I need my routine, :coffee: my familiar things around me, my own room and preferably a closed door between myself and the world to be creative, even if I “only” write a review. It’s even worse with my own writing.
    On the occasion of a severe case of writer’s block, I’ve tried breaking my routine–new laptop, writing in the garden, writing in another room, writing by hand. But no, nothing, nada, zilch.

    What got my creative juices flowing again was doing exactly what you suggested, I tried writing something entirely different than I usually do. Et voila, hallelujah.

    BTW, have you ever read Stephen King’s “On Writing”? At least in this teeny tiny regard, I’m obviously just like him 😀 😀 😀

    Reply
    • I adore On Writing! I reread it every couple years or so.

      I must have been too convoluted in making my point. So many blogs say to change up your routine, however I discovered there was no scientific proof to support that method. In fact, the more scholarly studies suggested the opposite, that habits for the mundane things in life are conducive to creativity because we don’t have to stand there and reinvent the way we do the dishes.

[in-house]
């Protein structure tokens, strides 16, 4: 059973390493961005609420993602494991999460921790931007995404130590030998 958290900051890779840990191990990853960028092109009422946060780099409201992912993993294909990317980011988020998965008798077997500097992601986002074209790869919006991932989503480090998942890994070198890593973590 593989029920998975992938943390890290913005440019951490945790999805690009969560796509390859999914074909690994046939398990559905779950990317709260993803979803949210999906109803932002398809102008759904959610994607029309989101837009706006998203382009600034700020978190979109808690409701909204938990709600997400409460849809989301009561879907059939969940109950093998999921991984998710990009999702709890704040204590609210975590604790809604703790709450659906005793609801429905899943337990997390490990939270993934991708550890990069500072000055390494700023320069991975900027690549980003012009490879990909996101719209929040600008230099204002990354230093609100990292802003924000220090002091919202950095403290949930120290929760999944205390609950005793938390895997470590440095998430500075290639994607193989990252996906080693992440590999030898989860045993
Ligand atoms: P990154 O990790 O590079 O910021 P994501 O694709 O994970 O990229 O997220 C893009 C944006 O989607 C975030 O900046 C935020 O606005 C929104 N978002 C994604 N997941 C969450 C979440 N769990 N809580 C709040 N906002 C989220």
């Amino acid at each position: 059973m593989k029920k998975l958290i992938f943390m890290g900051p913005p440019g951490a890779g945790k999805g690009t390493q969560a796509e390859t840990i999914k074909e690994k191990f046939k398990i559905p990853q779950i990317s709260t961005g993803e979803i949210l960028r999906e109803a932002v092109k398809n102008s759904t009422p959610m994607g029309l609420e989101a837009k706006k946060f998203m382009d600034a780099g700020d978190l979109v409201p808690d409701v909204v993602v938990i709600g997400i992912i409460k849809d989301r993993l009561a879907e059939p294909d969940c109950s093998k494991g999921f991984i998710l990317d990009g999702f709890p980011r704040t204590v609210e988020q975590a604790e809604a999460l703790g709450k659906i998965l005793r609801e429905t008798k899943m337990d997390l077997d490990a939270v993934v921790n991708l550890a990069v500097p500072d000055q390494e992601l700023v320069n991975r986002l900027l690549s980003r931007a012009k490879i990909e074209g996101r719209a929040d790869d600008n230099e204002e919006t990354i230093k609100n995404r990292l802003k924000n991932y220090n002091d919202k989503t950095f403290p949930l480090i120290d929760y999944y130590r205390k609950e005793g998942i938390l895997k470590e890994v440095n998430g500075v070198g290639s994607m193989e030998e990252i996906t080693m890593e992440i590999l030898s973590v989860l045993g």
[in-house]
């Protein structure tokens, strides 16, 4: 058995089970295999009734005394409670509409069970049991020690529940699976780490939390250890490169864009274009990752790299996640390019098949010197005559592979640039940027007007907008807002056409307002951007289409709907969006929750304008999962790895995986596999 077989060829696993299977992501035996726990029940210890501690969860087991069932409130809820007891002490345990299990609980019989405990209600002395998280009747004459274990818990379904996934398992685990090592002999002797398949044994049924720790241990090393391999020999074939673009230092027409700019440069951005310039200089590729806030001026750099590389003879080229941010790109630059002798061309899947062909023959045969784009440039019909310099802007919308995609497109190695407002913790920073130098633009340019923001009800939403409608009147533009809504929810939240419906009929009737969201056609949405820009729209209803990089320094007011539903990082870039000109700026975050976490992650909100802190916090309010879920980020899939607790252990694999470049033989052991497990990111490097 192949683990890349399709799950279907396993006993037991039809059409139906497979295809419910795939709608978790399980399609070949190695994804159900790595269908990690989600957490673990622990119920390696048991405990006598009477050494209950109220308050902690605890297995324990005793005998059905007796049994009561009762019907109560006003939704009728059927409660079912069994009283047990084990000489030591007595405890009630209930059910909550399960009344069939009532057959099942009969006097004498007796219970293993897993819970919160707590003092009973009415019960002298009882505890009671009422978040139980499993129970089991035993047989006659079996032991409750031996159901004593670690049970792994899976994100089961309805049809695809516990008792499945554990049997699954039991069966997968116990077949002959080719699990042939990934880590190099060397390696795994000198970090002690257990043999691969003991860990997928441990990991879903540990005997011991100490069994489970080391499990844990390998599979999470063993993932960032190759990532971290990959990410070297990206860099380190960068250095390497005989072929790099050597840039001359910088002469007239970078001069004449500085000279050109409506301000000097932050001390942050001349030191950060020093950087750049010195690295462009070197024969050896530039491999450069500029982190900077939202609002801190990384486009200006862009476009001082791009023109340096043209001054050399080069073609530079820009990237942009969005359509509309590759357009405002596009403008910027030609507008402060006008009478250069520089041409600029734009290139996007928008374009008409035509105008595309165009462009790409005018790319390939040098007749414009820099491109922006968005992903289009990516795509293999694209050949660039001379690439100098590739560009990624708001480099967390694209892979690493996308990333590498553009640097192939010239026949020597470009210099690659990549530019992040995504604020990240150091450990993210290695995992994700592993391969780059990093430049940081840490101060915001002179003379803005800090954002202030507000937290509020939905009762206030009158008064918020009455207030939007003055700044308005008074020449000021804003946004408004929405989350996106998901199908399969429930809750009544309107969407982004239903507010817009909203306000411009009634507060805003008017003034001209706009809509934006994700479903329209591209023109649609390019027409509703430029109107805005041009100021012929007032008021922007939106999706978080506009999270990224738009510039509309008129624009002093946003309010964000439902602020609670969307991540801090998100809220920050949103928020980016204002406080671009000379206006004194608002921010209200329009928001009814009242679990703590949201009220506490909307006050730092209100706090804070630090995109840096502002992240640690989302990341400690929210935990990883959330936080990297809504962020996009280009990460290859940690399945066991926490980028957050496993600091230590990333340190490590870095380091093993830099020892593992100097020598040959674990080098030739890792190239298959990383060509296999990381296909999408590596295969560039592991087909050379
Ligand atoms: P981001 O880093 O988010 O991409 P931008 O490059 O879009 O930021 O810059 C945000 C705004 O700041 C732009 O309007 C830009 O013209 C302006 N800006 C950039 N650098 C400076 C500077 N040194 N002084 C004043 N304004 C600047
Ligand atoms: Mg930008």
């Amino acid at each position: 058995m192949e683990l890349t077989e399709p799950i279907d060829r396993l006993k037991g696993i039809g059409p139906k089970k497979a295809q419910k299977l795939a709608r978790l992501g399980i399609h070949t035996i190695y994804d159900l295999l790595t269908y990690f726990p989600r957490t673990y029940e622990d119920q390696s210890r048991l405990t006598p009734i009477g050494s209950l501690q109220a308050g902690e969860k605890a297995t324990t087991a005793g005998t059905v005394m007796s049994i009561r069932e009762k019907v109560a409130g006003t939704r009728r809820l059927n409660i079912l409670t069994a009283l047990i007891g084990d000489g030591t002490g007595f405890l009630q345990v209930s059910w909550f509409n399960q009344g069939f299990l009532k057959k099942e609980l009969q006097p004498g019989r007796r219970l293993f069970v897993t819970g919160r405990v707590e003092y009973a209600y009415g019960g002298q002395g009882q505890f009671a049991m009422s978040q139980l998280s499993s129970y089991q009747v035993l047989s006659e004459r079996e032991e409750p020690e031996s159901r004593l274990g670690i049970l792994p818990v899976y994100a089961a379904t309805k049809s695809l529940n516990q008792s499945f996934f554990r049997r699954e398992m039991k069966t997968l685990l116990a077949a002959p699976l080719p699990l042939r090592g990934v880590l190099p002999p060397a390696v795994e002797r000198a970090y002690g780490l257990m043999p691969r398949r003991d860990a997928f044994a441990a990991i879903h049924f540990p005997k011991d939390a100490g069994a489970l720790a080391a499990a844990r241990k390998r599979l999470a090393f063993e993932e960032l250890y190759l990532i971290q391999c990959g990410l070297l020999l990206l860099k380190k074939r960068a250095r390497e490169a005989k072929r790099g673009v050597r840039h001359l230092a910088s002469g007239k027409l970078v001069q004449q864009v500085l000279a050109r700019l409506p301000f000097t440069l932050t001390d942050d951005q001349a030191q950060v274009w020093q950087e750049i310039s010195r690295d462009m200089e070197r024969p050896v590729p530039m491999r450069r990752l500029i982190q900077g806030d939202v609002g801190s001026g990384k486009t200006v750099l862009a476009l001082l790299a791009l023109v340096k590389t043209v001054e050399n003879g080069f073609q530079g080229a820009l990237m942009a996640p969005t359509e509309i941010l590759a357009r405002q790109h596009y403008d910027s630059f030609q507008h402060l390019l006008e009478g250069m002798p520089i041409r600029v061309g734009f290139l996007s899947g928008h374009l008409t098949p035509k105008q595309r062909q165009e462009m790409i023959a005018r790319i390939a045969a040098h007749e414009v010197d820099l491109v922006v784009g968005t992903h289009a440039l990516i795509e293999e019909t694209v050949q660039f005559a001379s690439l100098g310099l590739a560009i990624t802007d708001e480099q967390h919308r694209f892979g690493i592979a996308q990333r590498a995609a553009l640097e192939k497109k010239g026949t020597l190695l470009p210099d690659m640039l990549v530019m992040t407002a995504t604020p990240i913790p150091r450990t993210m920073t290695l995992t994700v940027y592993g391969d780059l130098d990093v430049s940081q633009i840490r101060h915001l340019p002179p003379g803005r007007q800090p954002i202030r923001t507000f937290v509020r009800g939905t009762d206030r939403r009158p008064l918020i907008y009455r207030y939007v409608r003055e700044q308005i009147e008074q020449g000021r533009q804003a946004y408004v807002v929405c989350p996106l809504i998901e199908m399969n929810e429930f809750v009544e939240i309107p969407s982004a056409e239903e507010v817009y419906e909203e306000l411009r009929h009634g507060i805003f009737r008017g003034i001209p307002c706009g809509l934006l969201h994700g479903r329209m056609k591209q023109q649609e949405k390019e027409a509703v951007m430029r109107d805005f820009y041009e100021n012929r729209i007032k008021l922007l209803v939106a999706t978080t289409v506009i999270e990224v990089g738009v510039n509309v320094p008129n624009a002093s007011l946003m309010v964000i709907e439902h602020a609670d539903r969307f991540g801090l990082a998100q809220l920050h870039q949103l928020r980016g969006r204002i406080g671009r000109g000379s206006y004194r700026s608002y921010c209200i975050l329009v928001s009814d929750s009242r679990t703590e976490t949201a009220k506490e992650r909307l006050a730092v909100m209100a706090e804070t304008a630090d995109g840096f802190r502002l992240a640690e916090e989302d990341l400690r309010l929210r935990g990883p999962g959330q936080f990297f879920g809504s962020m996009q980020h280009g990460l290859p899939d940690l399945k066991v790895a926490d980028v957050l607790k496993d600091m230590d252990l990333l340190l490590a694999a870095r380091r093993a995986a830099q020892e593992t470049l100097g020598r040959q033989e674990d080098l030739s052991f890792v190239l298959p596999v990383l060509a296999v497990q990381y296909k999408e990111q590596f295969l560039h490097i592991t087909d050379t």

Your attempt to break your writer’s block sounds a lot like mine. If the words aren’t coming, going outside only makes it worse. Then I notice the bugs, the wind, the sun, etc.

      Thanks so much for commenting, Feliz!

      Reply
      • But yes, you’ve made your point clear. It’s just, my only creativity lies in writing, that’s why I focused on that.

        that habits for the mundane things in life are conducive to creativity because we don’t have to stand there and reinvent the way we do the dishes exactly! I got my best ideas while ironing the laundry.

        Reply
    • Totally agree with you there, Jordan. Time and again, I’ve struggled with a plot point or tricky characterisation, only to have the answer pop into my head while I’m on the rowing machine at the gym, or doing the ironing. 🙂

      Reply
      • It almost seems like “go clean the house” could be a plan B for when the words aren’t coming, but I’m worried I might perceive it as a sort of punishment. Maybe “go for a walk” would make me balk less.

        Reply